Taking Care of Business
A sequel to “Our Ranch.” 400 words.
Scott jumped as Johnny stepped out of the shadows. “How much did you hear?”
Johnny shrugged. “Not much.”
“You didn’t hear about the policy?”
“I really didn’t want to tell you this,” Scott said, eagerly tugging the crispy papers from his shirt. “Murdoch wants you dead, for the insurance money.”
Johnny’s eyes narrowed as he stared at the document, turning the pages excruciatingly slowly. He was kind of dense, proved that the last few days, so Scott figured he’d better read it aloud to him. Using little words. No use taking chances. When he was finished he could see Johnny’s gun hand twitching, always a good sign. “Now, Johnny, don’t do anything rash.”
“Like what?” Johnny asked, still looking dense.
Jesus, how had Johnny survived this long? “Like shooting Murdoch first.”
Murdoch paced back and forth in his room. How had he made such a mistake? He’d blamed Johnny for the ranch’s problems, seen him shoot the Stryker boy and jumped to the wrong conclusion. No, it wasn’t Johnny Madrid who had put the ranch in the predicament it was in. In fact, he needed him.
It had taken Scott’s questioning to open his eyes to his folly. No, Johnny wasn’t the problem. It was that smart-ass Scott. He pulled open the bottom drawer and rummaged around for Scott’s policy.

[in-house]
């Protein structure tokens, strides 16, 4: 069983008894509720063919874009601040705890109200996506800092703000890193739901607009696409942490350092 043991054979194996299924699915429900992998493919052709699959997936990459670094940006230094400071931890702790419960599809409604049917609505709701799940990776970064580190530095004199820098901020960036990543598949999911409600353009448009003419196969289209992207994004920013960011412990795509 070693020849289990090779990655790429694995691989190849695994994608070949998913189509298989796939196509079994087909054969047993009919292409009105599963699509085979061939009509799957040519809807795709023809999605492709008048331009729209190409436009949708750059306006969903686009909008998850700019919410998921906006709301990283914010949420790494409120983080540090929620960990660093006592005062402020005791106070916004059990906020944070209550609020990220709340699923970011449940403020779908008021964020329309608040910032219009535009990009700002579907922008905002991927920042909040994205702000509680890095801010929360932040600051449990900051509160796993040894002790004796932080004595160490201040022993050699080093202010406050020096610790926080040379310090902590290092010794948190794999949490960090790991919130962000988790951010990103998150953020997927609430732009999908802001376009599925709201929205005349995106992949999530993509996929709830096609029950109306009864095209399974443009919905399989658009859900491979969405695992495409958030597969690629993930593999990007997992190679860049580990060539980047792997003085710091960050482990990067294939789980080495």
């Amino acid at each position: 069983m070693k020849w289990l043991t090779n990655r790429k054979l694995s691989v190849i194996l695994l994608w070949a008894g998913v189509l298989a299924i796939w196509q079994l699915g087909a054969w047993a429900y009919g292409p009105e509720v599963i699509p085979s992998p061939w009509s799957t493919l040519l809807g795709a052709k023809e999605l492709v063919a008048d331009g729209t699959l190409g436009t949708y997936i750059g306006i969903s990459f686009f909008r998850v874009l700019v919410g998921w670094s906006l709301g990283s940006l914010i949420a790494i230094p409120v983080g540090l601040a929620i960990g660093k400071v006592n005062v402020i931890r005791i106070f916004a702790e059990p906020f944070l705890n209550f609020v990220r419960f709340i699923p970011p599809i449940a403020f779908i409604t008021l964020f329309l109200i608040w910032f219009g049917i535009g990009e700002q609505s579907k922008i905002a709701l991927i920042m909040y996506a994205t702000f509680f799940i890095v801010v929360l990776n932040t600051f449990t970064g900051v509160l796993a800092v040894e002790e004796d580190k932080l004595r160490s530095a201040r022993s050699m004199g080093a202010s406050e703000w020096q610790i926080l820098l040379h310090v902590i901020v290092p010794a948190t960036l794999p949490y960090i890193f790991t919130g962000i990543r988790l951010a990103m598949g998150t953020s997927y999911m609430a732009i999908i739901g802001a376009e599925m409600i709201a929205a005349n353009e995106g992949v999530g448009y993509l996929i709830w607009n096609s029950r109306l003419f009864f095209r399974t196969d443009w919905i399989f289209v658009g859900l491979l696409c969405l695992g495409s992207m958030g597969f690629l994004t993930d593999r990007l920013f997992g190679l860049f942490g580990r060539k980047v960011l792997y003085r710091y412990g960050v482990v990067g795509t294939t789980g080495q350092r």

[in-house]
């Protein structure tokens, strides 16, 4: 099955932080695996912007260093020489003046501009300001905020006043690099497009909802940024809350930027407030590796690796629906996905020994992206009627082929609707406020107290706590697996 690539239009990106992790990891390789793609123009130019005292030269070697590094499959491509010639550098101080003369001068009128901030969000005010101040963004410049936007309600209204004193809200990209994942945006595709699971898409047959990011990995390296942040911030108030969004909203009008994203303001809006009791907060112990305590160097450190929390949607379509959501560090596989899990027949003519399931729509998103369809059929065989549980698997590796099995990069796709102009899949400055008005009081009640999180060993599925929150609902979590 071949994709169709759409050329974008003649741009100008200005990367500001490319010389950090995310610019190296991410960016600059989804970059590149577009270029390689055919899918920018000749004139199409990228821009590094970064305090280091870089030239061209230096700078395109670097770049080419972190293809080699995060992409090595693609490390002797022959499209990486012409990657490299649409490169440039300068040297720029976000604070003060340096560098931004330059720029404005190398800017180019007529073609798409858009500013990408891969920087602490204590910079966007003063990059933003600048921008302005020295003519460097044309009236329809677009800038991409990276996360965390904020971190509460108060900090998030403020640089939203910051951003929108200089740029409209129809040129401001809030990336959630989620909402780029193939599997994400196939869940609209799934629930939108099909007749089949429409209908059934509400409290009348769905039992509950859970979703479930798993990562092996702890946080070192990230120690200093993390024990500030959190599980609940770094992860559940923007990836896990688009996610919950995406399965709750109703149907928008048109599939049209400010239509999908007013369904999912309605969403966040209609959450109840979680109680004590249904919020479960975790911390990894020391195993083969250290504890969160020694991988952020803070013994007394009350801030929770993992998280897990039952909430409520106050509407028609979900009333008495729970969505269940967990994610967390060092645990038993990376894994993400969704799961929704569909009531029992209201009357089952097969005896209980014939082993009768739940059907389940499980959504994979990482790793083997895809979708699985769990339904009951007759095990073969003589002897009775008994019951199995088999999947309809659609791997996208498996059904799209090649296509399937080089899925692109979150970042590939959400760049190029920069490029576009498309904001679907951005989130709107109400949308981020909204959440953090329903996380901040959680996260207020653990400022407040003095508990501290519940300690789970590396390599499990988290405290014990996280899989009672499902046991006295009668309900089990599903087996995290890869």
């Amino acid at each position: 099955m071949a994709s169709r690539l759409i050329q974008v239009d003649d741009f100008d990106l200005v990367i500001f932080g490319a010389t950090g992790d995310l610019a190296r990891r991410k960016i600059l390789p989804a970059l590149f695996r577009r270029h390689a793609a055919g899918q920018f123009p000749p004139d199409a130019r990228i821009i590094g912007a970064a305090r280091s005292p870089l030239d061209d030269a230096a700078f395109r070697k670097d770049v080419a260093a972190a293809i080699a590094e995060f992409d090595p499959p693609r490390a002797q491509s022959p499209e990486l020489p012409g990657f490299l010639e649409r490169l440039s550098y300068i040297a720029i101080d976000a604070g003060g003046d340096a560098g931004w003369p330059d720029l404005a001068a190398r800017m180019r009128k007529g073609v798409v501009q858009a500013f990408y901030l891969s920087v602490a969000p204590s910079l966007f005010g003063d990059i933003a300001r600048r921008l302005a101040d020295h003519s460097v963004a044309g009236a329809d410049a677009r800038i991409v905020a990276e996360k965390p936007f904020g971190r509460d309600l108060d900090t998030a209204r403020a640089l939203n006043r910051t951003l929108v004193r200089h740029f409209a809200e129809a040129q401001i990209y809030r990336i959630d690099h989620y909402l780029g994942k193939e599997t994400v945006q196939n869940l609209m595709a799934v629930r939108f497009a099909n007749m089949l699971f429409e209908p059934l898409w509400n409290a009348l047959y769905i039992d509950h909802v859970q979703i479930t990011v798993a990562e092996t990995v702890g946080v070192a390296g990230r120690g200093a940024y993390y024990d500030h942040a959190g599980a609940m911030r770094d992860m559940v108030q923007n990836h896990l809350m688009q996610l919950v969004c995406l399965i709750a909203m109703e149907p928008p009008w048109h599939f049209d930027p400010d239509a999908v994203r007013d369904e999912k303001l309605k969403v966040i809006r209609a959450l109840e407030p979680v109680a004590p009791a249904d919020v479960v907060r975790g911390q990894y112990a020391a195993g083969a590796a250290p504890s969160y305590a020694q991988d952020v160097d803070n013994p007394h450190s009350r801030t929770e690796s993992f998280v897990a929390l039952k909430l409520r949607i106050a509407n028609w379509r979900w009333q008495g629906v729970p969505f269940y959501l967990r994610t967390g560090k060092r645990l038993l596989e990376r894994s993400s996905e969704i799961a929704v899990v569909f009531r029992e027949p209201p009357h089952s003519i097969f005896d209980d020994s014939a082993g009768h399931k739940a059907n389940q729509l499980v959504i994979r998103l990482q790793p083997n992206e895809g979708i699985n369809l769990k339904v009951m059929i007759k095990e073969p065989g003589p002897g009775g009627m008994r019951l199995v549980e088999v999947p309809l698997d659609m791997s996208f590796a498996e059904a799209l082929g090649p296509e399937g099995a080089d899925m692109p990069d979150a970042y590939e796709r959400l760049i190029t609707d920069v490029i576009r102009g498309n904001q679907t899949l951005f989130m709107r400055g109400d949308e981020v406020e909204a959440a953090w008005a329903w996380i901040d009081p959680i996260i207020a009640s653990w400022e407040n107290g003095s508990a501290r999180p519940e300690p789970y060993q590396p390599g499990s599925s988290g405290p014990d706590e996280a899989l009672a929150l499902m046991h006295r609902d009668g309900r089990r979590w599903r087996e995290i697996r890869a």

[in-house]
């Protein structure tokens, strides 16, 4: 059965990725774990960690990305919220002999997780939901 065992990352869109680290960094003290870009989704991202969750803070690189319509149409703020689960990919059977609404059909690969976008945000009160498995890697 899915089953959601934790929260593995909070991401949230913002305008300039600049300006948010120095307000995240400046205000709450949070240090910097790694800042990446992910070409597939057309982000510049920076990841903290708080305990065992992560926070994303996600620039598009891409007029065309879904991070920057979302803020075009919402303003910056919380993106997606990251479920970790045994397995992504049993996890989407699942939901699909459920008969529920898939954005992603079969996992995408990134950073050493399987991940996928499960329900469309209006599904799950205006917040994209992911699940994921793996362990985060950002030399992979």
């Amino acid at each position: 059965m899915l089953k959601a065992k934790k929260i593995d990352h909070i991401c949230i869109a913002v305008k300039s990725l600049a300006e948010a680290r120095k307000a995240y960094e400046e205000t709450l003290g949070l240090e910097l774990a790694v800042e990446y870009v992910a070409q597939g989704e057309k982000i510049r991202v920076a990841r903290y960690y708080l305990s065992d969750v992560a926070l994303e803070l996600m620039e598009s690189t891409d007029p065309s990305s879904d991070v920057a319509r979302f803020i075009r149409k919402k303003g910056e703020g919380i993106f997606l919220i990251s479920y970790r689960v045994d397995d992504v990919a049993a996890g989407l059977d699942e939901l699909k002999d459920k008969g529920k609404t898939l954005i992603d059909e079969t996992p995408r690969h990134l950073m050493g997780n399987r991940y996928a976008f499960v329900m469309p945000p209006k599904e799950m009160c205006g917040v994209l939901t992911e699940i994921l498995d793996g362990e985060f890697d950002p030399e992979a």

This should be much easier.
Teresa closed the door quietly behind her and tiptoed to the barn. Davis was there, his bald head reflecting the moonlight like a halo. She fell into his arms and felt her knees wobble as he kissed her, soft and tentatively, his tongue coming home like a chipmunk to its den. She let the insurance man’s hands discover the papers hidden in her bodice.
“All here,” she said. “Three policies, one will, one wedding license!”
“And you’re cooking all next week?”
She nodded, tingling inside when he murmured, “Well done, Mrs. Bateman.”
Johnny sank into bed. He’d kill Murdoch tomorrow. That condescending Scott, too, with his “only good thing that’s ever happened to you” speech, and now reading to him like he was slow-witted. Asshole.
To think, he’d planned on sharing his good fortune with them tomorrow. And Murdoch had called his friends worthless. Murdoch should have such friends. Taking out that insurance policy on Wes had been the best thing he’d ever done.